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Publication numberUS5280588 A
Publication typeGrant
Application numberUS 07/931,650
Publication dateJan 18, 1994
Filing dateAug 18, 1992
Priority dateOct 30, 1990
Fee statusLapsed
Also published asCA2051199A1, CA2051199C, EP0483483A2, EP0483483A3
Publication number07931650, 931650, US 5280588 A, US 5280588A, US-A-5280588, US5280588 A, US5280588A
InventorsJohn J. D'Ambrose, William K. Shetterly, Stephen Thompson, Michael R. Turner
Original AssigneeInternational Business Machines Corporation
Export CitationBiBTeX, EndNote, RefMan
External Links: USPTO, USPTO Assignment, Espacenet
Computer system
US 5280588 A
Abstract
A hardware-based system for managing multiple input/output devices sharing the same set of addresses in a computer system is described. The new VIRTUAL ENABLED state is a hybrid of the current ENABLED or ACTIVE and DISABLED or INACTIVE states. In the ENABLED state, an input/output (I/O) adapter responds to I/O addressing and presents interrupts to the processor. In the DISABLED state, the I/O adapter does not respond to I/O addressing and does not present interrupts. In the new VIRTUAL ENABLED state, the adapter does not respond to I/O addressing (as in the DISABLED state), but will still produce an interrupt (as in the ENABLED state). With the VIRTUAL state, multiple I/O adapters that would normally content for the same set of addresses (ENABLED state), or optionally be rendered inoperable (DISABLED state), can always remain available for I/O. A single register where the processor can read the interrupt status for all ENABLED and/or VIRTUAL ENABLED adapters sharing the same set of addresses is provided. Other unique registers are also provided to allow the processor to cycle any of the ENABLED and VIRTUAL ENABLED devices between these two states to permit servicing of the interrupt.
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Claims(6)
We claim:
1. A computer system comprising:
a central processor for executing instructions;
a first bus coupled to a central processor;
a system memory coupled to the first bus;
a plurality of input/output adapters, each of said adapters having an active/inactive status and an interrupt status;
said interrupt status indicating whether or not said adapter is presenting an interrupt;
a second bus coupled to said first bus and said plurality of input/adapters, said second bus enabling said first bus and said input/output adapters to exchange data;
means for interfacing between said first bus and said second bus;
a system input/output address space coupled to the first bus, said address space associated with said plurality of said input/output adapters;
each of said input/output adapters including a unique Virtual Identification Register (VIR) bit identifying said interrupt status of said including adapter;
each of said input/output adapters having a unique associated VCR bit, said VCR bit being line a one-to-one relationship with said adapter, said VCR bit indicating said active/inactive status of said input/output adapter associated with said VCR bit; and
interrupt handling means which performs the following functions:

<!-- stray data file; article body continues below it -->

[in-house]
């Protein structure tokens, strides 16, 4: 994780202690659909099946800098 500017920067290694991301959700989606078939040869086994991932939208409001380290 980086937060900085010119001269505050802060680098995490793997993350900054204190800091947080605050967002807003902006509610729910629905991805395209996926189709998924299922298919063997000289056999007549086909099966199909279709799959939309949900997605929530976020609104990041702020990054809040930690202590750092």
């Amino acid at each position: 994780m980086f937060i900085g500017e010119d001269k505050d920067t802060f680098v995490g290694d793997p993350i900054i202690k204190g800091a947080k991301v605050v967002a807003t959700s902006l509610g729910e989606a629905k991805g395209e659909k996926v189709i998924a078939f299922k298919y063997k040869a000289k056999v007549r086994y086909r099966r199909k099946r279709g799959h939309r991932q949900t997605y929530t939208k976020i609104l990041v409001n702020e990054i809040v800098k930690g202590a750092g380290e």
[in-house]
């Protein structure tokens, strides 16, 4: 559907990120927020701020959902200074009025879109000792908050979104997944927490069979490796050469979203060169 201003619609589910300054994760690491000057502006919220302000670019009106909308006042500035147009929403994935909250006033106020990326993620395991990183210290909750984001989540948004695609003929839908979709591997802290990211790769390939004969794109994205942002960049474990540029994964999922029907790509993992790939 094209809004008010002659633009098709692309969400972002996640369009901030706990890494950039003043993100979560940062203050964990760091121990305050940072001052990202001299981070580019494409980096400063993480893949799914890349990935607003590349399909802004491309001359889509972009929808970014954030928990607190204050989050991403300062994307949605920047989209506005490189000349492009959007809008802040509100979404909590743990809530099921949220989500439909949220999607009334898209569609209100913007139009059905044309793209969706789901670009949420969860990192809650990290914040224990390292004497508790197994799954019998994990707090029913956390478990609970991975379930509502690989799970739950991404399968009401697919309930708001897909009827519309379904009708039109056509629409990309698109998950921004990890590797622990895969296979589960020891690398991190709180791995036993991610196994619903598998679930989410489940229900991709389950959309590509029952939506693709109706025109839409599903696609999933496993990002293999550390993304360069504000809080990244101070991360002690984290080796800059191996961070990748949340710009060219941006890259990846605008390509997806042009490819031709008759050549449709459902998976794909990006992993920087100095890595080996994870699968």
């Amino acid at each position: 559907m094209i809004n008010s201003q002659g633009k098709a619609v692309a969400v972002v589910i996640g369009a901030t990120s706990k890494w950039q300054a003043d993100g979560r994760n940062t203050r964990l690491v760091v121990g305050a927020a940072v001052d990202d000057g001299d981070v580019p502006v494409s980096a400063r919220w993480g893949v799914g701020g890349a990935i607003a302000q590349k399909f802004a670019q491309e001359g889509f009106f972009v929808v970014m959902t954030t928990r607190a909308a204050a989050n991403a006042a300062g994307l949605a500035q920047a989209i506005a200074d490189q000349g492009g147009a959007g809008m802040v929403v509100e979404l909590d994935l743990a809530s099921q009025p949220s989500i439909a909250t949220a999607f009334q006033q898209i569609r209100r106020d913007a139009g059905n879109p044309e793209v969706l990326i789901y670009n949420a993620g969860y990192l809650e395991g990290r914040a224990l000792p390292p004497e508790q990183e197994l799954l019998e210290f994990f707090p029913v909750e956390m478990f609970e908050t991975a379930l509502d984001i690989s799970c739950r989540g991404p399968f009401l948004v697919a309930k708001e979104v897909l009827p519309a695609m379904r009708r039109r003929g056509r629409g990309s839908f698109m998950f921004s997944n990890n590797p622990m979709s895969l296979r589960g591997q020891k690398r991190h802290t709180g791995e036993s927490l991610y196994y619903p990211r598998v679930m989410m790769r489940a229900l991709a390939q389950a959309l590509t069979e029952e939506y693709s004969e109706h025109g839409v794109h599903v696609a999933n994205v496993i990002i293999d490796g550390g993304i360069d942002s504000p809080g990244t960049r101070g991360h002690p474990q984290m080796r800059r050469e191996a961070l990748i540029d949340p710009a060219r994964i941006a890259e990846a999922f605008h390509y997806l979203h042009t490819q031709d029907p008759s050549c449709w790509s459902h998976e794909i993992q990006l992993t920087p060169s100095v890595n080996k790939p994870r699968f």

identifies which one of said plurality of input/output adapters is presenting an interrupt by means of said status shown by said VIR bit associated with said interrupting adapter;
identifies said VCR bit associated with said interrupting adapter;
changes said identified VCR bit to reflect an active status, if said identified VCR bit is indicating said interrupting adapter as inactive, and services said interrupt;
said interrupt handling means being included within said central processor;
whereby said plurality of input/output adapters sharing said input/output address space can present interrupts to said central processor while in an inactive status.
2. The system as claimed in claim 1 having a logical VIR register, said VIR register comprised of all of said VIR bits.
3. The system as claimed in claim 1 wherein said plurality of VCR bits collectively comprise a Virtual Control Register (VCR), said VCR included within said system input/output address space.
4. In a computer processing environment, a system comprising:
a central processor, providing a plurality of virtual sessions;
a local bus coupled to said central processor;
a system memory coupled to said local bus;
a system input/output address space coupled to said local bus;
a plurality of input/output adapters, each of said adapters having an active/inactive status and an interrupt status, said interrupt status indicating if said adapter is presenting an interrupt;
a high speed data bus for exchanging data between said local bus and said plurality of input/output adapters;
means for interfacing between said local bus and said high speed bus;
said plurality of input/output adapters sharing said input/output address space and communicating with said high speed bus;
a plurality of input/output devices coupled to said plurality of input/output adapters, each of said plurality of virtual sessions requiring at least one of said plurality of input/output devices;
each of said plurality of input/output adapters having a unique associated VCR bit, said VCR bit being line a one-to-one relationship with said adapter, said VCR bit indicating said active/inactive status of said input/output adapter associated with said VCR bit; and